See what John Hoffman, Senior Research Fellow, has to say in the interest of overall safety for the kids and the animals.

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Pathogens on the Prowl

Clean-as-you-go is the answer to TouchReady® Surfaces

Daily destruction of potential germ harbors has been the general protocol when attacking a restaurant's high-touch surfaces. Scheduled cleaning is an important component but deep cleaning once a shift or day allows bacteria and virus to flourish up to 24 hours. Considering the low infectious dose of norovirus and salmonella's ability to double every 20 minutes, gaps in the cleaning cycle quickly accelerate the risks.

Between the power of existing bacteria to form biofilms and the ability of virulent viruses to vacation in neglected areas for days or weeks, key surfaces require frequent attention. Bacteria and virus harbors are replenished with every new customer and every wave of service.

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Result Summary: Hand Hygiene Pre-Committee Survey #2

An independent gathering of perspectives for consideration by the 2014 CFP Hand Hygiene Committee ...

The 2014 CFP Committee charge and composition will not be finalized until the CFP Board meets in August. The intent of this independent survey is to make use of the three months where no official committee exists.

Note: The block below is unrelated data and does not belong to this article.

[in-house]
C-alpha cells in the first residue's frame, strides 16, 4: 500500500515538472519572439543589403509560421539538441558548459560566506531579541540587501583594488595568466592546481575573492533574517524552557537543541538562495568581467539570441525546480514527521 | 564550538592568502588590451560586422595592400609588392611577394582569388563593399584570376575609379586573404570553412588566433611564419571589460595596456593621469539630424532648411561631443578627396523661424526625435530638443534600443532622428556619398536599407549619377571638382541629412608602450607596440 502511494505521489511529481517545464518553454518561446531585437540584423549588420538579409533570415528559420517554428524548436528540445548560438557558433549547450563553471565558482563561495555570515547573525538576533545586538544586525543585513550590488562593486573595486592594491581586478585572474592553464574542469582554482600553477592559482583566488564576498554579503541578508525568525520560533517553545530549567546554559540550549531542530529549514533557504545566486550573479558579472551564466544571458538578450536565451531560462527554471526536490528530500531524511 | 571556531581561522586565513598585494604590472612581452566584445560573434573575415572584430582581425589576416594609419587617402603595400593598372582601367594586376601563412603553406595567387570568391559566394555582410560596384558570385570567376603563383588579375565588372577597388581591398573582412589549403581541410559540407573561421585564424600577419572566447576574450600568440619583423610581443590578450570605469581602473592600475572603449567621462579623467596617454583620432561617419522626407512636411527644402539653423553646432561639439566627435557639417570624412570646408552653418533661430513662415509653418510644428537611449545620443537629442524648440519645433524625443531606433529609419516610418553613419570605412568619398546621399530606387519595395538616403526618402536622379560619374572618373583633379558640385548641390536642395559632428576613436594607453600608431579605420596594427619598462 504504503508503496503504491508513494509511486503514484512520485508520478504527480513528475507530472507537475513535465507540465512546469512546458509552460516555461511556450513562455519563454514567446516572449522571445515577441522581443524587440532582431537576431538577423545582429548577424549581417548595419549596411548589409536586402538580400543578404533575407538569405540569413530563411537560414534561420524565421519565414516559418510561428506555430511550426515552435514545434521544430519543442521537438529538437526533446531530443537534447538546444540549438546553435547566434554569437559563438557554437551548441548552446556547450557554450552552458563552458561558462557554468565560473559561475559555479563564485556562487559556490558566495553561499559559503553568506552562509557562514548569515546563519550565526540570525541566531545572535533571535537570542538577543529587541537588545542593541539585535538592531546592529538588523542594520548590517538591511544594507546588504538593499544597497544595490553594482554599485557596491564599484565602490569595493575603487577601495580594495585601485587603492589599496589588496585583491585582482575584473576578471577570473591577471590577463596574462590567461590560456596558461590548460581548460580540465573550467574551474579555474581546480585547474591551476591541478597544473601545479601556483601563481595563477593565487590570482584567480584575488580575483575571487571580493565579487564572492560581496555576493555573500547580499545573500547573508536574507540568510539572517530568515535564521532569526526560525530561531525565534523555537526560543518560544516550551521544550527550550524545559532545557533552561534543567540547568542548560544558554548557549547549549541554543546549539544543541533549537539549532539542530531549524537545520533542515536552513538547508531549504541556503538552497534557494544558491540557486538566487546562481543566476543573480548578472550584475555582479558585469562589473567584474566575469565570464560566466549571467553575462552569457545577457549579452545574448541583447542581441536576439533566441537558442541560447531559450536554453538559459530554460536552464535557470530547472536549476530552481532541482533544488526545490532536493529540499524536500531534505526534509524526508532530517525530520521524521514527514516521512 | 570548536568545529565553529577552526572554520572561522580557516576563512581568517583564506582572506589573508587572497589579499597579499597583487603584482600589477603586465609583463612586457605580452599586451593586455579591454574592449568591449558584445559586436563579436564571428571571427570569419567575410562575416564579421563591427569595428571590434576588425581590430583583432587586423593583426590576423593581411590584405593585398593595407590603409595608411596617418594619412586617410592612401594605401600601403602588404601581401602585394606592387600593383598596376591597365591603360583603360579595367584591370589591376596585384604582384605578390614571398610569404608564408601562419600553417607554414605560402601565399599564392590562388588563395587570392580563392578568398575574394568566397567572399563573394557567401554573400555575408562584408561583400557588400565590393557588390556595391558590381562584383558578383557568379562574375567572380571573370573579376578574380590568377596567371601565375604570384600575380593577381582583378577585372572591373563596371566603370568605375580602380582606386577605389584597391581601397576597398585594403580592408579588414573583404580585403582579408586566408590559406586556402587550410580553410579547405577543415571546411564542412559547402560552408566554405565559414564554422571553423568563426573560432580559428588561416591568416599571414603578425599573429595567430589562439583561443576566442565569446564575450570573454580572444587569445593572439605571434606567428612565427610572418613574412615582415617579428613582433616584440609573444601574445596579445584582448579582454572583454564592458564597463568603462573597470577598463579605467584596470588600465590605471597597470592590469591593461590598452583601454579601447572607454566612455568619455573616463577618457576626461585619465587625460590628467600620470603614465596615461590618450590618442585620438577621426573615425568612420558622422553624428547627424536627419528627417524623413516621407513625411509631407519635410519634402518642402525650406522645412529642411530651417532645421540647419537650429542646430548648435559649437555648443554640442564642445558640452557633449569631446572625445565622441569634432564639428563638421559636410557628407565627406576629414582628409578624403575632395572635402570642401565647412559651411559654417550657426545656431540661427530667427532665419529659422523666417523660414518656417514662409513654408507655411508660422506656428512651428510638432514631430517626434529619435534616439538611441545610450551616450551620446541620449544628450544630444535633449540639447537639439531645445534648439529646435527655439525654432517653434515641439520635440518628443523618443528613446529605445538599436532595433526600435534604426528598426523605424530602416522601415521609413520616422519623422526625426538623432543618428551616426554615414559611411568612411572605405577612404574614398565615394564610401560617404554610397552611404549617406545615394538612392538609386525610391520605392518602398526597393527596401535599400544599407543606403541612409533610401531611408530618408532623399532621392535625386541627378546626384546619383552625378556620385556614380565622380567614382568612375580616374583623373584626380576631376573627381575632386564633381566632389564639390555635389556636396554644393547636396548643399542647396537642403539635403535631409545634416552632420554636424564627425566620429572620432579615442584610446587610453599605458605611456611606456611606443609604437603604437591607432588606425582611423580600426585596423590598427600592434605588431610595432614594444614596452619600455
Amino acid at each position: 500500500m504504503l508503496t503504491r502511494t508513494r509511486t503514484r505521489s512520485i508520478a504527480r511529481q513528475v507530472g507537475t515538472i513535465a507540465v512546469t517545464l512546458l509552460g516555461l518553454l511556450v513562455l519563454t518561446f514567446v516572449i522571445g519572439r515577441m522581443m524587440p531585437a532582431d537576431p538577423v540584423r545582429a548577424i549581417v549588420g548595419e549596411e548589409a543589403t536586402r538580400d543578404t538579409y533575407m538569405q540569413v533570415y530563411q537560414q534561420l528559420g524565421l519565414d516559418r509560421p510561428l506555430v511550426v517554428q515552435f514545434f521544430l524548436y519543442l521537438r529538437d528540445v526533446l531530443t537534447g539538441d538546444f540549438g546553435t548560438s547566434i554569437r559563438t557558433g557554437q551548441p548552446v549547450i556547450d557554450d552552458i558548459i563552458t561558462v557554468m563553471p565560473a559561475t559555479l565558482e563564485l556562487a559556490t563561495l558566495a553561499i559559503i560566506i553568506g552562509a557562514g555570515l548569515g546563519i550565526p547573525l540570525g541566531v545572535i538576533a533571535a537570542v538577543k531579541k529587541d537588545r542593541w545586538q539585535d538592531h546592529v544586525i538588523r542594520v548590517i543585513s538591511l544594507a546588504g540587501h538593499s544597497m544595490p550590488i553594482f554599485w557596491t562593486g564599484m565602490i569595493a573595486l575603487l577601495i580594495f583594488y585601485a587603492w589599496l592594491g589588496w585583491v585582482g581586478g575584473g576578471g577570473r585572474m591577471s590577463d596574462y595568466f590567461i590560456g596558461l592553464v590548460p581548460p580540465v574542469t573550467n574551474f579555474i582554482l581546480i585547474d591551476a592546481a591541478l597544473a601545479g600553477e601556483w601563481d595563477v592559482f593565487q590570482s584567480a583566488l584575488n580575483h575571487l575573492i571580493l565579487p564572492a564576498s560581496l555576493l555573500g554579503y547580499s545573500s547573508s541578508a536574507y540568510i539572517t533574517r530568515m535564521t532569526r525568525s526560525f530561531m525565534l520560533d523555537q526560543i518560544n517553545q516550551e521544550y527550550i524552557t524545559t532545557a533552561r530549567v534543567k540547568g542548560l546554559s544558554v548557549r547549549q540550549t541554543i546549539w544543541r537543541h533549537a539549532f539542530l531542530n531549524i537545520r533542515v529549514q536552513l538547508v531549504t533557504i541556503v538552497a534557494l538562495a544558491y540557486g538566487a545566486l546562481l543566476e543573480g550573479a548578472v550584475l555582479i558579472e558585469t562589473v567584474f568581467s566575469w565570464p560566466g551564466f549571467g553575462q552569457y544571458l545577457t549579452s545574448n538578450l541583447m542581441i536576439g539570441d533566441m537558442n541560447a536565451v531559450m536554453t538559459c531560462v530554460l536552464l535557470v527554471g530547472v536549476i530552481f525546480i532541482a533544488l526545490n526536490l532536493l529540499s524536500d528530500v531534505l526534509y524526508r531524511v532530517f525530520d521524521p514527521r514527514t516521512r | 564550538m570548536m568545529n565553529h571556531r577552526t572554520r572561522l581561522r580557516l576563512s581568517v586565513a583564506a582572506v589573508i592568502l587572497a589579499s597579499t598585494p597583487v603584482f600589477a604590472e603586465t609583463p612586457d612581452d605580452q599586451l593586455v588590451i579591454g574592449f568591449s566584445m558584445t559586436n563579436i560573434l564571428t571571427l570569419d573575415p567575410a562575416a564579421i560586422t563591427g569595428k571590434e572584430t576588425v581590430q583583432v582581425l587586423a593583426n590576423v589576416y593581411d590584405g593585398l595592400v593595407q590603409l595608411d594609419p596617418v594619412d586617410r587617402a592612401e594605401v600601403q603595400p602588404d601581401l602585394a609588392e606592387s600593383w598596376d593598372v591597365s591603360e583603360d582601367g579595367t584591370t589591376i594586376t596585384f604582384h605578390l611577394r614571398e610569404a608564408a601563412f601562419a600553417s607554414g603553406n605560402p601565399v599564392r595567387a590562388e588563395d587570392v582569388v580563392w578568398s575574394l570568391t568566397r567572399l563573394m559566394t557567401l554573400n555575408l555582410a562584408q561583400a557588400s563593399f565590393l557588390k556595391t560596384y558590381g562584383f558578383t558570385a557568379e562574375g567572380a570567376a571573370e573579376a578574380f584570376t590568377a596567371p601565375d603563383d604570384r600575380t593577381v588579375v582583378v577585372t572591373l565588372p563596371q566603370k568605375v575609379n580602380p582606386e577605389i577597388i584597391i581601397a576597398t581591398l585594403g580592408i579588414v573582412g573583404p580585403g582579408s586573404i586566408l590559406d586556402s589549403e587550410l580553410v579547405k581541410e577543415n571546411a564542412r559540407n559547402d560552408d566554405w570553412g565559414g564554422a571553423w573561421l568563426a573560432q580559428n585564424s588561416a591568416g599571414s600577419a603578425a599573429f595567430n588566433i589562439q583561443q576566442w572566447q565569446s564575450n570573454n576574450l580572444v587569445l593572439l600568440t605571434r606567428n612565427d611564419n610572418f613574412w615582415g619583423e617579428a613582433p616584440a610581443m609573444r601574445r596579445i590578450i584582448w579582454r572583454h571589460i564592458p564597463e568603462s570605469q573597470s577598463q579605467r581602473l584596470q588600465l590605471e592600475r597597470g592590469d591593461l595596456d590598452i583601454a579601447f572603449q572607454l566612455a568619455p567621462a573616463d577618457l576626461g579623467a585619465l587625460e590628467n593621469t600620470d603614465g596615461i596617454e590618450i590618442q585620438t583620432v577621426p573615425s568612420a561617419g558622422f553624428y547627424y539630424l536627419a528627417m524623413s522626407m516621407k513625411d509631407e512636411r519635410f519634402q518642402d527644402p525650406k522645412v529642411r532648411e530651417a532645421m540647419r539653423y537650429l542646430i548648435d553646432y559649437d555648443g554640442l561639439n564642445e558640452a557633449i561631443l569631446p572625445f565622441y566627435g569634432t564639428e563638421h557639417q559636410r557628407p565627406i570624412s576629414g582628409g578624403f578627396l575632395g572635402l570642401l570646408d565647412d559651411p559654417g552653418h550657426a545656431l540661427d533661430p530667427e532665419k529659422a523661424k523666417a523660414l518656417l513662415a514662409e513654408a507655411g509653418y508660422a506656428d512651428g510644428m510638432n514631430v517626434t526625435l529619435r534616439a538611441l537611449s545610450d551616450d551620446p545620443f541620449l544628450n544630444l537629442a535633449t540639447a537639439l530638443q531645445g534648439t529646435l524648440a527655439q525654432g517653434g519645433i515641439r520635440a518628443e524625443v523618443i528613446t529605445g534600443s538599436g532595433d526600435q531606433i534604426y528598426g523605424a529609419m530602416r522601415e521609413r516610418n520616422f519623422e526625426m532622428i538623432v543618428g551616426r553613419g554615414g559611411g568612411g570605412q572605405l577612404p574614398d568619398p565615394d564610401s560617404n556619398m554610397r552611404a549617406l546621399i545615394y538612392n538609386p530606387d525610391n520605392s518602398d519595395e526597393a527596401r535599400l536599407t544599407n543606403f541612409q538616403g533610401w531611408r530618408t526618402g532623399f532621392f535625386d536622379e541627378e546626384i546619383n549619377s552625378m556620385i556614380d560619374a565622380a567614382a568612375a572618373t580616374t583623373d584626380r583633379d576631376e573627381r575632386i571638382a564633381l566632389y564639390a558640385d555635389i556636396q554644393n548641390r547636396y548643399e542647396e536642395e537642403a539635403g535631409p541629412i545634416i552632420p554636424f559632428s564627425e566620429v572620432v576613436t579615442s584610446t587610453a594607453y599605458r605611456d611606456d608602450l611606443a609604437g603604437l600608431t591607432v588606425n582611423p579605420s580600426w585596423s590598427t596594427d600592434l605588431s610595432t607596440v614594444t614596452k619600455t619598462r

Two rounds are down.The final 4 questions will be sent in mid July. Participant suggested questions are welcomed through July 6th.

Qualitative interpretations for Survey 2 ...

  1. Solid agreement. This question came from a survey participant with considerable regulatory experience. He felt that without the FDA's signing on to a log 2 pathogen reduction as a standard, the committee could still move forward by considering it "supportive qualitative guidance."
  2. Without some agreed reference point, finding alternatives would not be feasible.
  3. Participants appear unwilling to restrict the committee charge to soap and water variables, even though evidence suggests a strong regulatory bias.
  4. Convenience plays an important role in compliance. Solutions which take the worker away from the work station are of little interest to many. Some respondents, 28.3 %, likely feel that inconvenience can be overcome with manpower and/or training adjustments.
  5. Responses are fairly clear cut. In the context of hand hygiene, removal of pathogens is equal to killing them.
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Result Summary for Survey: Hand Hygiene Pre-Committee

Hand Hygiene Pre-Committee